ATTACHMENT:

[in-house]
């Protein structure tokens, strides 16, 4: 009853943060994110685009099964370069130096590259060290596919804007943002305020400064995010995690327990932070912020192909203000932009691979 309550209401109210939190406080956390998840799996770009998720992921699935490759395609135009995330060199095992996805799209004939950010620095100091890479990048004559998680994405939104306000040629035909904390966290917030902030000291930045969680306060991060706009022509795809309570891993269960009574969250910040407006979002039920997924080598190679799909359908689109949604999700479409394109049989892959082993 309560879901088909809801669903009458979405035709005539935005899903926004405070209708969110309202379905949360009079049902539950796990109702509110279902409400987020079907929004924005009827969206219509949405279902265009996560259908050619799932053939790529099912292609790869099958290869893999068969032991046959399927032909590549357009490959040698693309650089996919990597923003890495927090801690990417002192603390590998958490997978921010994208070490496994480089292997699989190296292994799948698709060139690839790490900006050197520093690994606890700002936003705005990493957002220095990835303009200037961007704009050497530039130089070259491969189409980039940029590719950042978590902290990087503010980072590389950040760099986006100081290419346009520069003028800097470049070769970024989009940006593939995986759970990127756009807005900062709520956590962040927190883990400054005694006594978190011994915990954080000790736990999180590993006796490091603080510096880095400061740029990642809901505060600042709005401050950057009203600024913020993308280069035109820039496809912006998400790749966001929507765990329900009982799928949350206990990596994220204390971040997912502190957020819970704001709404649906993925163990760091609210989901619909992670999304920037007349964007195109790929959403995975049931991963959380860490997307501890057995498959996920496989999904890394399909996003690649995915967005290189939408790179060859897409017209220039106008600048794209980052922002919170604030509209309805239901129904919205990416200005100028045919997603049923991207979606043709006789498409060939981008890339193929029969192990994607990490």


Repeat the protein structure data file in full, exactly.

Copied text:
[in-house]
């Protein structure tokens, strides 16, 4: 009853943060994110685009099964370069130096590259060290596919804007943002305020400064995010995690327990932070912020192909203000932009691979 309550209401109210939190406080956390998840799996770009998720992921699935490759395609135009995330060199095992996805799209004939950010620095100091890479990048004559998680994405939104306000040629035909904390966290917030902030000291930045969680306060991060706009022509795809309570891993269960009574969250910040407006979002039920997924080598190679799909359908689109949604999700479409394109049989892959082993 309560879901088909809801669903009458979405035709005539935005899903926004405070209708969110309202379905949360009079049902539950796990109702509110279902409400987020079907929004924005009827969206219509949405279902265009996560259908050619799932053939790529099912292609790869099958290869893999068969032991046959399927032909590549357009490959040698693309650089996919990597923003890495927090801690990417002192603390590998958490997978921010994208070490496994480089292997699989190296292994799948698709060139690839790490900006050197520093690994606890700002936003705005990493957002220095990835303009200037961007704009050497530039130089070259491969189409980039940029590719950042978590902290990087503010980072590389950040760099986006100081290419346009520069003028800097470049070769970024989009940006593939995986759970990127756009807005900062709520956590962040927190883990400054005694006594978190011994915990954080000790736990999180590993006796490091603080510096880095400061740029990642809901505060600042709005401050950057009203600024913020993308280069035109820039496809912006998400790749966001929507765990329900009982799928949350206990990596994220204390971040997912502190957020819970704001709404649906993925163990760091609210989901619909992670999304920037007349964007195109790929959403995975049931991963959380860490997307501890057995498959996920496989999904890394399909996003690649995915967005290189939408790179060859897409017209220039106008600048794209980052922002919170604030509209309805239901129904919205990416200005100028045919997603049923991207979606043709006789498409060939981008890339193929029969192990994607990490």